So by the time I began reading this book, I had, perhaps understandably, practically given up all hope that Larry Smith was capable of editing a book that I would find worth reading. However, I was pleasantly surprised and am happy to say that my tenacity was rewarded!
I love the fact that there are biographical blurbs for each and every contributor at the end of the book, sequenced in order of appearance. Reading these before reading each author's selection enhanced my enjoyment of the text.
Perhaps the quality of the writing in this book has something to do with the fact that most of the selections were written by WRITERS (as in people who make a living by knowing how to use words well). Although each selection is brief, they are not absurdly so (which cannot be said for the "6 Word" series). These narratives seem to have a more intense emotional impact in some cases simply because they are so concise and condensed. If so, rather than breezing through them, it is worth it for a reader to take their time to appreciate and savor how thought provoking some of the stories are.
Although not every reader (especially young ones) may know what it's really like to have a child, or be incarcerated, or gay, or Jewish, or in a war zone, or have a terminal disease, or be in a catastrophic accident, most of the experiences are infinitely relatable: just about everyone probably knows what it's like to dream, have a relationship, fail, succeed, grow up, fall in love, hope, feel liberated, have a friend, be rejected, or grieve. The format (someone not just telling about an experience they had, but telling WHY it was important to THEM) makes these stories especially insightful, compelling, uplifting, entertaining, and even exciting. Not every story will strike a chord with every reader. But I'm pretty sure that anyone who reads this collection is sure to find one that will.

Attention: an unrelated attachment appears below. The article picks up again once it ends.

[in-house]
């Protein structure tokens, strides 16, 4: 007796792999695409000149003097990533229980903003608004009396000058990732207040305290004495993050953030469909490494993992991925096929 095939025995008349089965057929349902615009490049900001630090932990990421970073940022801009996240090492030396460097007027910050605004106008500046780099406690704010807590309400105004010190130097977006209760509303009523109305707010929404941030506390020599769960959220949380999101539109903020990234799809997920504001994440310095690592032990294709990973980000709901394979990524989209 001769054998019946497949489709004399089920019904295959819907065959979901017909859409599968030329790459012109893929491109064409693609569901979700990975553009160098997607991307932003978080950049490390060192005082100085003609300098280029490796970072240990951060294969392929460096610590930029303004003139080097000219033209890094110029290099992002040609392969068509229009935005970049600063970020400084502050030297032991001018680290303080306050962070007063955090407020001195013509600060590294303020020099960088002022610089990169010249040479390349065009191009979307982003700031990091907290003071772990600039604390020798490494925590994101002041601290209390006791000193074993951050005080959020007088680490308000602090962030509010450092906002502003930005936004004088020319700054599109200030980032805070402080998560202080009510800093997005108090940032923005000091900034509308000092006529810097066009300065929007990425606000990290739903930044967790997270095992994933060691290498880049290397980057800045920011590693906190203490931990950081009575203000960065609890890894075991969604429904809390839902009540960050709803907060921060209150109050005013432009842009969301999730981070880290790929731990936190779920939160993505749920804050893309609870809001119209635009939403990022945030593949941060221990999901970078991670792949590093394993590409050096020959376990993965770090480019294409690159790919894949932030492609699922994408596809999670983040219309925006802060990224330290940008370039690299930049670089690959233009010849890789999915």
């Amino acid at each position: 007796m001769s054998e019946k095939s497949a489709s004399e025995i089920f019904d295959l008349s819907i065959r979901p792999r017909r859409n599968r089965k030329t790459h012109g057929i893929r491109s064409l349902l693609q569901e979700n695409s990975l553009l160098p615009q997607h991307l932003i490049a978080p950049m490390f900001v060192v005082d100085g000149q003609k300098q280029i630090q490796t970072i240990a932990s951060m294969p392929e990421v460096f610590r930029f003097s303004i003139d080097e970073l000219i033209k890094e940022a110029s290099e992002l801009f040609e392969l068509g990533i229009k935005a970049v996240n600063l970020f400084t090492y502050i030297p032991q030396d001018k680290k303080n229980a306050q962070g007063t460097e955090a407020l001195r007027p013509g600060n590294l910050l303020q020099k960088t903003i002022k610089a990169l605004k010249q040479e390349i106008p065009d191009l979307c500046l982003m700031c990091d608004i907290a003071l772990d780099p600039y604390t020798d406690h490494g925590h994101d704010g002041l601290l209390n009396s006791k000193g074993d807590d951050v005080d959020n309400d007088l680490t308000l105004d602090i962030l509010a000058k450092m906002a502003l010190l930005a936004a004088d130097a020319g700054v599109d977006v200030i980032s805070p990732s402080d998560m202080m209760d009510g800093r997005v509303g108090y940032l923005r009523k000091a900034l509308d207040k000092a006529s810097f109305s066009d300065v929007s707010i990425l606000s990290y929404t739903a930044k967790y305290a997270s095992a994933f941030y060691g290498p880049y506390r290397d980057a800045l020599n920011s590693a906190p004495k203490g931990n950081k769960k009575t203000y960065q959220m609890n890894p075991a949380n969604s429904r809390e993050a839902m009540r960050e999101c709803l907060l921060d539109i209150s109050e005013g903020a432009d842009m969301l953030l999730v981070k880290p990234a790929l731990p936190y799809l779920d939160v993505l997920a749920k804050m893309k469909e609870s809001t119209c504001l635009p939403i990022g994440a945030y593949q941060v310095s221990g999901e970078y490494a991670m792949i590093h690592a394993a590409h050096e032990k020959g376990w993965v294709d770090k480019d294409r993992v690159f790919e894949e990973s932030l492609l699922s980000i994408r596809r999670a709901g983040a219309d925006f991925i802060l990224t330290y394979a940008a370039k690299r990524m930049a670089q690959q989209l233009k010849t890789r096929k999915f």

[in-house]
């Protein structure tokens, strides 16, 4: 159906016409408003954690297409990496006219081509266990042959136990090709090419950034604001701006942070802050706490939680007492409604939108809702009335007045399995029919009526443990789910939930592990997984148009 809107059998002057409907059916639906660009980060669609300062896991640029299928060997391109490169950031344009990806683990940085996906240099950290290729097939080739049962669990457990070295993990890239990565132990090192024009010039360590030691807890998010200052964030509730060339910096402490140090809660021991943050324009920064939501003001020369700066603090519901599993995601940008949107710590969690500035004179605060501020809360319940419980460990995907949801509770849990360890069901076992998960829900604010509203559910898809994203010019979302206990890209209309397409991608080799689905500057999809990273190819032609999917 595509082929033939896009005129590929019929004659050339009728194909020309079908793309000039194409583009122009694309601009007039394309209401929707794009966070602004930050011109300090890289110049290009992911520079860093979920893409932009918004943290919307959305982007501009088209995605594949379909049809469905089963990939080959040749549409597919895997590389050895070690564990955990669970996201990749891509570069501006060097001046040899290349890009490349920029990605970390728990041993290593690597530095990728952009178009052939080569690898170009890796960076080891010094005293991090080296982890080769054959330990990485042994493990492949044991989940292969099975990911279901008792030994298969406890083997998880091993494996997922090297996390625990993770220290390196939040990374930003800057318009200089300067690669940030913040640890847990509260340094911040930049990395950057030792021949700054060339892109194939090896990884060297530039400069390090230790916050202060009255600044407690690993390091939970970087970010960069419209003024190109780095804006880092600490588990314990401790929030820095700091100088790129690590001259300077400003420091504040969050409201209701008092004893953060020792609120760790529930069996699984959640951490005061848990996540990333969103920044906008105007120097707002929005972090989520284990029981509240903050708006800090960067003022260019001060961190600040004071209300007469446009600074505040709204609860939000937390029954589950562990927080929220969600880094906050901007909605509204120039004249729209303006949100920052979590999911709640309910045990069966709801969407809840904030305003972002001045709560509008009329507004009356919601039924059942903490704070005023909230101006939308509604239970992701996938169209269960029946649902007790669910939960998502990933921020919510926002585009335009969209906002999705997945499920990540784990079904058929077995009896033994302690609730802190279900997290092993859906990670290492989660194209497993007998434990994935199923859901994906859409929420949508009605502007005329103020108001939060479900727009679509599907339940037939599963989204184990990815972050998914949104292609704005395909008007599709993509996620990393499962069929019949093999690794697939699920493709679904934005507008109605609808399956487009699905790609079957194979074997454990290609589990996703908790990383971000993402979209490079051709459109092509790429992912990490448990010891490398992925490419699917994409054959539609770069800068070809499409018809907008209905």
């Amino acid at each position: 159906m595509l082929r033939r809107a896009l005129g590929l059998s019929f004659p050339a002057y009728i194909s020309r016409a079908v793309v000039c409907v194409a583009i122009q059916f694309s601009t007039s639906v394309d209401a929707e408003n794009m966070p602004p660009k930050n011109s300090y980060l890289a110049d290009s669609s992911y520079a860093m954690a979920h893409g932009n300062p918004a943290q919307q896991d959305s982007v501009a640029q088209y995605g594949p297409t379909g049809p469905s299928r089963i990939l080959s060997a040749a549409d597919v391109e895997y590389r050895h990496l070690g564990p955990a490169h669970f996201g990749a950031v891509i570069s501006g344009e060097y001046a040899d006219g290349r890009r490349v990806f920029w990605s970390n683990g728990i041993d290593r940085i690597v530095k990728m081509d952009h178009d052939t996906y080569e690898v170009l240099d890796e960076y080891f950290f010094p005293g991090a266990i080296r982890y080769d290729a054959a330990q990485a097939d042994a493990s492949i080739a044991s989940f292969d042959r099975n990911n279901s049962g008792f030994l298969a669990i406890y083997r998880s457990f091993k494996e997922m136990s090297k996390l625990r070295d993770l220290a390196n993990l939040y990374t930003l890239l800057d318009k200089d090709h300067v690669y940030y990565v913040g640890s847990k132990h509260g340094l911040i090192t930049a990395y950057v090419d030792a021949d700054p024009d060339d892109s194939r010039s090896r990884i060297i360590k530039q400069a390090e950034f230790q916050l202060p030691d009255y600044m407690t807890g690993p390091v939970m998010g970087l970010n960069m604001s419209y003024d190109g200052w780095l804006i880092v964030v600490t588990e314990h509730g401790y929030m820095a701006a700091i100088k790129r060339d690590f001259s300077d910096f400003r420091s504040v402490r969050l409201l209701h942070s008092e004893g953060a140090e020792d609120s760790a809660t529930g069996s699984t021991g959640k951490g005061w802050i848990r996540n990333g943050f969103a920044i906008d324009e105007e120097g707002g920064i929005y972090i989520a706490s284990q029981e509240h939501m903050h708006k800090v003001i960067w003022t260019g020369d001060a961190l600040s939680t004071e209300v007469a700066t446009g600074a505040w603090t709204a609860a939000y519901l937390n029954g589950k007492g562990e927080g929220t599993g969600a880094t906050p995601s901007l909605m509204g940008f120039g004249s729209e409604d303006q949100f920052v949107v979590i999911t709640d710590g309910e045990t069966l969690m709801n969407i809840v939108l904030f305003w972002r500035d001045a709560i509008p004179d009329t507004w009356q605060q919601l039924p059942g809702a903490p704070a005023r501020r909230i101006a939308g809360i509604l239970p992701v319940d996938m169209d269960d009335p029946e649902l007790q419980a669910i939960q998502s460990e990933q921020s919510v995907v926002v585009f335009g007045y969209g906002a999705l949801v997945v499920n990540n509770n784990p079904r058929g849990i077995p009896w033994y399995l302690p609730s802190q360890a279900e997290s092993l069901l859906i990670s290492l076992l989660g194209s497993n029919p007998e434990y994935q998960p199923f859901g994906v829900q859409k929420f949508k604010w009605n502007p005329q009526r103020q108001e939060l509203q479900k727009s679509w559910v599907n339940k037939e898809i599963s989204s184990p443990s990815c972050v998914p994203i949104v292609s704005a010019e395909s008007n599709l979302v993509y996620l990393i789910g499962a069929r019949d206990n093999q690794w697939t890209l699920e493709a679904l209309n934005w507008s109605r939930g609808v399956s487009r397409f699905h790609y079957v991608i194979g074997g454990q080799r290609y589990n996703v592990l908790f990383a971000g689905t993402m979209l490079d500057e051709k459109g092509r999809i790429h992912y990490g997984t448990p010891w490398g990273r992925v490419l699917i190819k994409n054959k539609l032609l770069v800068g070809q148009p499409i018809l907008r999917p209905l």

Of course, as is my custom, I feel obligated to point out the few typos:
The story on page 37 ("No Consolation" by Neal Pollack) was great, but, in speaking of his grandfather's voluntary involvement with an athletic organization, the author indicates the "culminating" of that experience (page 37) at a particular point in time, and then, on the next page, the "culmination" -- of that same series of events -- happening on a different occasion. To me, there can only be one high point or pinnacle, not multiples.
On page 254 ("Denial" by Kathie Richie), there is a sentence that seems to have one too many "you"s ("behaviors that you make you think" - the first should probably be omitted).
In the contributor's biographical notes at the end of the book, two are out of sequence on page 343: The entry by John B. Carnett ("Birth") is actually found on page 306 (not 307), and the entry from Dar Wolnik ("Four Long Years") appears on page 308 (not 306).
Lastly, on page 344, the last sentence of Stephen Tobolowsky's biographical note needs one letter to change the phrase, "he may be know for" to "he may be known for".
All in all, I can (finally!) unreservedly recommend this volume edited by Larry Smith as a very worthwhile read.
My only (minor) complaint is that I wish the bios of the writers came directly after each story, because it was really cool to hear about who each writer was. Flipping back and forth, not easy on a kindle.
Besides that, keep it coming!